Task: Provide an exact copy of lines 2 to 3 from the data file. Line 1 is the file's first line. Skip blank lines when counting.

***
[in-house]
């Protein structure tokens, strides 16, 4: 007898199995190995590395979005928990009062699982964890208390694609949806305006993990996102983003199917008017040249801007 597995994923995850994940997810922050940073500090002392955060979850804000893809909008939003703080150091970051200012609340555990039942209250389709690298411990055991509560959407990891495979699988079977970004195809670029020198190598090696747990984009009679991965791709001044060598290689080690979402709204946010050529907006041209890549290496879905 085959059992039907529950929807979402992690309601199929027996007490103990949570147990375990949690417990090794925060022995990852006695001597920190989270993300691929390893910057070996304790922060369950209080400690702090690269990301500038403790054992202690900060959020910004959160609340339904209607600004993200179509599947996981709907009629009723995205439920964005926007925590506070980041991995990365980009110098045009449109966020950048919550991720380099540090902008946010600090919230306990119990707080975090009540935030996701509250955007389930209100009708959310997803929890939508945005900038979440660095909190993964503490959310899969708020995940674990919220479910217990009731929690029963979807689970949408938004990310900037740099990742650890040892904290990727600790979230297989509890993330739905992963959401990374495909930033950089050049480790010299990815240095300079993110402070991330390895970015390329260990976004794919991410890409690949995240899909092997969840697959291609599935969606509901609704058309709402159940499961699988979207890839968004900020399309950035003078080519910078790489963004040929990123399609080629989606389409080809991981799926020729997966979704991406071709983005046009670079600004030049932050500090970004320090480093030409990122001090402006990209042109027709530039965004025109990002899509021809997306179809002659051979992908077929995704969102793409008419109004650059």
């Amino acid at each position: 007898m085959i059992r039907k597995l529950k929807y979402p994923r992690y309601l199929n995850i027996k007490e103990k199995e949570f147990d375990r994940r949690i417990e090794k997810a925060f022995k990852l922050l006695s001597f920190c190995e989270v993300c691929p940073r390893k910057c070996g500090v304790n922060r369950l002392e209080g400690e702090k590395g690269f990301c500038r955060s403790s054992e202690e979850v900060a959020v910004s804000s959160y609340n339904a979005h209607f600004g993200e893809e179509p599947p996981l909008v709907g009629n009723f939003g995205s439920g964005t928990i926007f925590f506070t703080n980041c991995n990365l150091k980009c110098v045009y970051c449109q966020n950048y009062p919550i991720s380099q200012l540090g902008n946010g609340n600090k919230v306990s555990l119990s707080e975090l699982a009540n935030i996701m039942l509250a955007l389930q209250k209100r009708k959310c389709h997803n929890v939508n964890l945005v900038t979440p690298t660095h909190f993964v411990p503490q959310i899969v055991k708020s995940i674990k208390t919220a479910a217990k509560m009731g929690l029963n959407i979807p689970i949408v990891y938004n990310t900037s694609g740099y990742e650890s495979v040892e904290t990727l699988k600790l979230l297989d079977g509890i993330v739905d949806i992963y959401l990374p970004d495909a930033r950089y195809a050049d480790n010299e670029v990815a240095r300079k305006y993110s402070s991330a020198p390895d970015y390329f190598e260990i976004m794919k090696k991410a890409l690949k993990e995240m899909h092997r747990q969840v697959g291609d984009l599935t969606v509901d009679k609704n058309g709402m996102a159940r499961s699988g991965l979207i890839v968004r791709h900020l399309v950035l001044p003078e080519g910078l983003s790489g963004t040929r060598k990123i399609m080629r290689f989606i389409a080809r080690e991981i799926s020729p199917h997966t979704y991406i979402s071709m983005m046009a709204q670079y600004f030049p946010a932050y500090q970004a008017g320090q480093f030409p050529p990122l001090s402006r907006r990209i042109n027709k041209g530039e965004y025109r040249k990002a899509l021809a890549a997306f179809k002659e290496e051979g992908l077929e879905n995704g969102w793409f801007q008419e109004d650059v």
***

């Protein structure tokens, strides 16, 4: 007898199995190995590395979005928990009062699982964890208390694609949806305006993990996102983003199917008017040249801007 597995994923995850994940997810922050940073500090002392955060979850804000893809909008939003703080150091970051200012609340555990039942209250389709690298411990055991509560959407990891495979699988079977970004195809670029020198190598090696747990984009009679991965791709001044060598290689080690979402709204946010050529907006041209890549290496879905 085959059992039907529950929807979402992690309601199929027996007490103990949570147990375990949690417990090794925060022995990852006695001597920190989270993300691929390893910057070996304790922060369950209080400690702090690269990301500038403790054992202690900060959020910004959160609340339904209607600004993200179509599947996981709907009629009723995205439920964005926007925590506070980041991995990365980009110098045009449109966020950048919550991720380099540090902008946010600090919230306990119990707080975090009540935030996701509250955007389930209100009708959310997803929890939508945005900038979440660095909190993964503490959310899969708020995940674990919220479910217990009731929690029963979807689970949408938004990310900037740099990742650890040892904290990727600790979230297989509890993330739905992963959401990374495909930033950089050049480790010299990815240095300079993110402070991330390895970015390329260990976004794919991410890409690949995240899909092997969840697959291609599935969606509901609704058309709402159940499961699988979207890839968004900020399309950035003078080519910078790489963004040929990123399609080629989606389409080809991981799926020729997966979704991406071709983005046009670079600004030049932050500090970004320090480093030409990122001090402006990209042109027709530039965004025109990002899509021809997306179809002659051979992908077929995704969102793409008419109004650059």
């Amino acid at each position: 007898m085959i059992r039907k597995l529950k929807y979402p994923r992690y309601l199929n995850i027996k007490e103990k199995e949570f147990d375990r994940r949690i417990e090794k997810a925060f022995k990852l922050l006695s001597f920190c190995e989270v993300c691929p940073r390893k910057c070996g500090v304790n922060r369950l002392e209080g400690e702090k590395g690269f990301c500038r955060s403790s054992e202690e979850v900060a959020v910004s804000s959160y609340n339904a979005h209607f600004g993200e893809e179509p599947p996981l909008v709907g009629n009723f939003g995205s439920g964005t928990i926007f925590f506070t703080n980041c991995n990365l150091k980009c110098v045009y970051c449109q966020n950048y009062p919550i991720s380099q200012l540090g902008n946010g609340n600090k919230v306990s555990l119990s707080e975090l699982a009540n935030i996701m039942l509250a955007l389930q209250k209100r009708k959310c389709h997803n929890v939508n964890l945005v900038t979440p690298t660095h909190f993964v411990p503490q959310i899969v055991k708020s995940i674990k208390t919220a479910a217990k509560m009731g929690l029963n959407i979807p689970i949408v990891y938004n990310t900037s694609g740099y990742e650890s495979v040892e904290t990727l699988k600790l979230l297989d079977g509890i993330v739905d949806i992963y959401l990374p970004d495909a930033r950089y195809a050049d480790n010299e670029v990815a240095r300079k305006y993110s402070s991330a020198p390895d970015y390329f190598e260990i976004m794919k090696k991410a890409l690949k993990e995240m899909h092997r747990q969840v697959g291609d984009l599935t969606v509901d009679k609704n058309g709402m996102a159940r499961s699988g991965l979207i890839v968004r791709h900020l399309v950035l001044p003078e080519g910078l983003s790489g963004t040929r060598k990123i399609m080629r290689f989606i389409a080809r080690e991981i799926s020729p199917h997966t979704y991406i979402s071709m983005m046009a709204q670079y600004f030049p946010a932050y500090q970004a008017g320090q480093f030409p050529p990122l001090s402006r907006r990209i042109n027709k041209g530039e965004y025109r040249k990002a899509l021809a890549a997306f179809k002659e290496e051979g992908l077929e879905n995704g969102w793409f801007q008419e109004d650059v």